This is a cross-sectional study of the 2006–2008 Medical Expenditure Panel Survey (MEPS), a public data source from the US Agency for Healthcare Research and Quality. The MEPS uses a complex sampling design based on the National Health Interview survey framework, and then applies survey weights to the absolute results to create representative estimates of the United States medical diseases profile, patient demographics, healthcare utilization and charges. [16] The sampling weights are designed to account for differential non-response rates and oversampling of underrepresented groups, among other factors. [17], [18].

The MEPS uses multiple panels of households to create an overlapping data set from year to year. Each household serves for two full years on a panel, with the last year of data used to create overlap with new households on the panel. The designated household representative submits information for each individual household member. The MEPS collects information from the respondent on inpatient and outpatient medical usage from patient interviews and medical diaries. This data is then cross-referenced with provider and insurer records to ensure validity.

Our study was exempt from the Institutional Review Board at the University of California, San Francisco because we used a public data source that was masked for identifiers.

Data Collection and Processing

We gathered data on ED use along with associated ED charges from the 2006–2008 MEPS. We merged two MEPS data files, one with ED visits and the other with population characteristics, using a unique patient identifier. Patient demographics, insurance status and medical comorbidities were gathered from the MEPS population characteristics file, while the clinical characteristics for each visit were taken from the ED event file.

For each ED patient encounter, MEPS reports up to three 3-digit International Classification of Disease, Ninth Revision (ICD-9) condition codes along with an associated Clinical Classification Software (CCS) code (Agency for Healthcare Research and Quality, Washington, DC). The CCS condition code was used as the listed encounter diagnosis for our analysis.

Patient Selection

Each ED encounter in MEPS between 2006 and 2008 was used as a separate unit of analysis regardless of patient identifier (n = 18,315). Our patient selection process is outlined in Figure 1. We excluded encounters with elderly patients >65 years of age (n = 7346) because the majority of them are covered by Medicare, and we wanted to focus on adults age 18–64 who are at the highest risk of facing the largest out-of-pocket charges on their bills. [19] We further chose to focus on outpatient conditions and therefore excluded all visits resulting in admission (n = 994). ED encounters with multiple listed discharge diagnoses were also excluded (n = 926) to try and create a simple, more homogeneous sample for each diagnosis by removing outpatient ED visits complicated by other conditions. We excluded several entries (n = 13) that had an ED charge of zero as these were assumed to be data errors or otherwise not suitable for analysis with our outcome of interest. The final, unweighted sample size of patients we deemed eligible for the study was 8,303.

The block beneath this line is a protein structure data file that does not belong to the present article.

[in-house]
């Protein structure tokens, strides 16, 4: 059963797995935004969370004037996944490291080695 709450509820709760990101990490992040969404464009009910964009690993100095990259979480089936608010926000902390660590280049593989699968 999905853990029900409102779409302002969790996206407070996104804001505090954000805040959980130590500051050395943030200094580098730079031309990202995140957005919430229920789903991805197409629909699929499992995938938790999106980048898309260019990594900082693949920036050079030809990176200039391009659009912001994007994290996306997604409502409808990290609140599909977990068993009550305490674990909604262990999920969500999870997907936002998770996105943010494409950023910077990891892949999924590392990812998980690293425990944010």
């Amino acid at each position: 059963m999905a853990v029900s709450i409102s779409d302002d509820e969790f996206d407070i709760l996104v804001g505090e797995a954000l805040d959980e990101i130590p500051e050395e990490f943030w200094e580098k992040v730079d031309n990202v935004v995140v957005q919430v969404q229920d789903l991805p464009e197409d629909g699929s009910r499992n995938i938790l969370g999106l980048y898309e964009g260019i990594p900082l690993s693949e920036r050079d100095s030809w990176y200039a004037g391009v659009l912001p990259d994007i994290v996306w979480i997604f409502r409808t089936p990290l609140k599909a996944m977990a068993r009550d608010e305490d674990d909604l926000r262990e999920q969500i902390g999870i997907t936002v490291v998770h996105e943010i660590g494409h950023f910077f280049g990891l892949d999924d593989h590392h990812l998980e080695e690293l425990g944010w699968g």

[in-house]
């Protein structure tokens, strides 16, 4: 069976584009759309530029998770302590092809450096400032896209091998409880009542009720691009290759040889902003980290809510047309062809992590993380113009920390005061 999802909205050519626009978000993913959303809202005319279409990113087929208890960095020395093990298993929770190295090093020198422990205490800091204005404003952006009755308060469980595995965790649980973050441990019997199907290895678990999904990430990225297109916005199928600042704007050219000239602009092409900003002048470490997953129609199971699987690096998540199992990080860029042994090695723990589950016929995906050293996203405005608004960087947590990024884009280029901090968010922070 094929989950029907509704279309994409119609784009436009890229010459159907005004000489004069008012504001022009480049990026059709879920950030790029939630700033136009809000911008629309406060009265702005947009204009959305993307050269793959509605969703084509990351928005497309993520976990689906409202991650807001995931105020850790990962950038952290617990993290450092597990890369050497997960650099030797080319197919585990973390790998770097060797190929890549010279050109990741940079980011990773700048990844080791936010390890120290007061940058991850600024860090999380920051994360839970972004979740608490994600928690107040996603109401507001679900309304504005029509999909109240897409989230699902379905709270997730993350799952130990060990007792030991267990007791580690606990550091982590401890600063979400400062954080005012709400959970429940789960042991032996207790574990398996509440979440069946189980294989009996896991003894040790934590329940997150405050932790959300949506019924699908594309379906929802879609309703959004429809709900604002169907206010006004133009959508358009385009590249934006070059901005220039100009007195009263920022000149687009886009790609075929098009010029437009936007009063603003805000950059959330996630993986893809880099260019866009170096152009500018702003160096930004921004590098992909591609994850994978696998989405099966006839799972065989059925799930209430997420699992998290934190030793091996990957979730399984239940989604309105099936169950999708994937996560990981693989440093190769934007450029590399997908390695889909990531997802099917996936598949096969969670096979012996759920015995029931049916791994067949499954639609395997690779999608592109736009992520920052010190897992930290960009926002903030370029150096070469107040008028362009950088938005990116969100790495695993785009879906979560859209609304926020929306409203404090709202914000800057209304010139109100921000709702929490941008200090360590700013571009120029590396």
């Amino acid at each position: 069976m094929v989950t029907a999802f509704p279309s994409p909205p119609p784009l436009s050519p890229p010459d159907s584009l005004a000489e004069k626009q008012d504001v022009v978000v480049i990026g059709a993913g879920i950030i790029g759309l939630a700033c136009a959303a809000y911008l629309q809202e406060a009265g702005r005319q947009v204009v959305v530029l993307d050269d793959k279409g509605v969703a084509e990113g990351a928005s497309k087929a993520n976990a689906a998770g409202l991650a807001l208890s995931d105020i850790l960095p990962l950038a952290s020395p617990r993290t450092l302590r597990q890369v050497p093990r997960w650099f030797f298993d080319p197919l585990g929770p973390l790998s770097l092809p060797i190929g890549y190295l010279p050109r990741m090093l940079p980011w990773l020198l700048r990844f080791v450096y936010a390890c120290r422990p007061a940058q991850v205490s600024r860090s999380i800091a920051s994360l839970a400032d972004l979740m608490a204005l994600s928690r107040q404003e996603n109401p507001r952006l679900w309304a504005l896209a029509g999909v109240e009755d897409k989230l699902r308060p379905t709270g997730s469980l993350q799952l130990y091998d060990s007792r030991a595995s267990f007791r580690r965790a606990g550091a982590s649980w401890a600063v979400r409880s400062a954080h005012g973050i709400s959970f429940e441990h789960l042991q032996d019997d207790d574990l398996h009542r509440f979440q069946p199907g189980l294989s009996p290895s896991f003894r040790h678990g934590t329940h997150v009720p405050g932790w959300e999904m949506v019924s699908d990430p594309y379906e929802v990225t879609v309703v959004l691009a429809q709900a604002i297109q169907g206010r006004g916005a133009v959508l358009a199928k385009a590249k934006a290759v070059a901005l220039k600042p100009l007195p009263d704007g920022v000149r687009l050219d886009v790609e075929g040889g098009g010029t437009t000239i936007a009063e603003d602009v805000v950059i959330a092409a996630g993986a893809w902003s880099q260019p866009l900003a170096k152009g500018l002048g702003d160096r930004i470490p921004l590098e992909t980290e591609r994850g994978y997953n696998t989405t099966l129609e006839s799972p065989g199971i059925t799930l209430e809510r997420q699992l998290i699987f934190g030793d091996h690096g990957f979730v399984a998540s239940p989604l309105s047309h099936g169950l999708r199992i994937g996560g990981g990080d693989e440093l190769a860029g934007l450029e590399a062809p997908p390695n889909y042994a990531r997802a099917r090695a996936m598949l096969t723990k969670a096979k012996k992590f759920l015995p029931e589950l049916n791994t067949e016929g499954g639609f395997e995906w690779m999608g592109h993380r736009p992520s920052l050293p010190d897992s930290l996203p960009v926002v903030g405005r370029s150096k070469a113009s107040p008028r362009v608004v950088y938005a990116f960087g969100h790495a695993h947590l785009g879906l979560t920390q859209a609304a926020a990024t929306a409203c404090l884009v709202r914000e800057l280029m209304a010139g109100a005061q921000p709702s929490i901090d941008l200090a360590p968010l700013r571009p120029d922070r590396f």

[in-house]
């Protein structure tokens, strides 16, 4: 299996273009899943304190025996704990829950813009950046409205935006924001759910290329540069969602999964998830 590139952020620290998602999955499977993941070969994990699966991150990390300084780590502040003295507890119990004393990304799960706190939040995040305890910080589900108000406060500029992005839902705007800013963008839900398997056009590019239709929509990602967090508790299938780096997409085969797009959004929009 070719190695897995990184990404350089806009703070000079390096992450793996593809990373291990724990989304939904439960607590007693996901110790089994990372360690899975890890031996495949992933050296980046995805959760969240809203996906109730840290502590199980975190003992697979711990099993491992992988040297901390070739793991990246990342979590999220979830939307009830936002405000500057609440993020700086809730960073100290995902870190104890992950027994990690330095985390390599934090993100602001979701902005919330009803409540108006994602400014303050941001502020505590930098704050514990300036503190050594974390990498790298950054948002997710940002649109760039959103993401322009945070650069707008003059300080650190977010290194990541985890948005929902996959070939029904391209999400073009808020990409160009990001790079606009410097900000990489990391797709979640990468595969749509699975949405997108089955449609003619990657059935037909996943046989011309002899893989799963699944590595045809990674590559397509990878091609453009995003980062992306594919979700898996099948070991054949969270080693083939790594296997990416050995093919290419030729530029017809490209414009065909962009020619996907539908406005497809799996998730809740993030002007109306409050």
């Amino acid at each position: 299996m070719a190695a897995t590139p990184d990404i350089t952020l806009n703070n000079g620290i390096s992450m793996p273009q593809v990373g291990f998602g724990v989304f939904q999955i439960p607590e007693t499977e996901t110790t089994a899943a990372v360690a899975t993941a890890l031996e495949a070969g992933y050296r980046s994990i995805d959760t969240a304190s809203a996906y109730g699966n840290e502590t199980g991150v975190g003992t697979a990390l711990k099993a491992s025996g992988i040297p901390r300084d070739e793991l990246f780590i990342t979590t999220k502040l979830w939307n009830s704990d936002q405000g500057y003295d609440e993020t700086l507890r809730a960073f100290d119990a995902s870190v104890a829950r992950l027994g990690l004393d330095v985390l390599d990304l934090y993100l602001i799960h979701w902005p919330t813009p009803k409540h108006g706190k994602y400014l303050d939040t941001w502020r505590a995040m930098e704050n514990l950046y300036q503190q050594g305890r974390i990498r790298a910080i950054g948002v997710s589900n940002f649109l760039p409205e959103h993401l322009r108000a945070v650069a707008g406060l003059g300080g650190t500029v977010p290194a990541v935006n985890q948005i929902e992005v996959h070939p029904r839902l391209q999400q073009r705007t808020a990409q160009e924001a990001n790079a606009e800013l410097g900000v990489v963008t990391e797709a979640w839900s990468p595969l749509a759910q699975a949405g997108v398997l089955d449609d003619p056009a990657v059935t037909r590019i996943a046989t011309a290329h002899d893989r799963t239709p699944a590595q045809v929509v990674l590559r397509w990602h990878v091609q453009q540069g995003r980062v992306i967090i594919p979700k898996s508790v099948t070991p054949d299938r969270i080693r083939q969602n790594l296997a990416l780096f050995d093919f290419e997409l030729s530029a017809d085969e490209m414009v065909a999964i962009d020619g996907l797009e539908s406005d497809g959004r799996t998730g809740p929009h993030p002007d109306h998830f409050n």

Outcome Measure

Our primary outcome measure was total charge. The total charge recorded in the MEPS includes the sum of medical care, tests, and treatment (facility and physician fee). These charges do not represent the amount patients or insurers reimburse providers, but rather the total charge that patients or their insurance providers are billed.

Data Analysis

We began by analyzing the demographic breakdown of the absolute and weighted number of visits (Table 1). We then generated the top ten diagnoses by totaling all ED visits during our study period and ranking them in order of frequency by primary diagnosis. We then examined charges for each diagnosis, and within diagnoses we looked at median charges by insurance provider (Medicaid, private, or uninsured). We chose to present the median charge for these ED visits to prevent outliers in each disease category skewing the interpretation of the charges central tendency. We used simple descriptive statistics to determine differences between and among insurance groups as well as conditions. All charges were indexed to levels of 2008 dollars using the US Consumer Price Index. All analyses were performed with R (Version 2.10.1 2009-12-14, The R Foundation for Statistical Computing).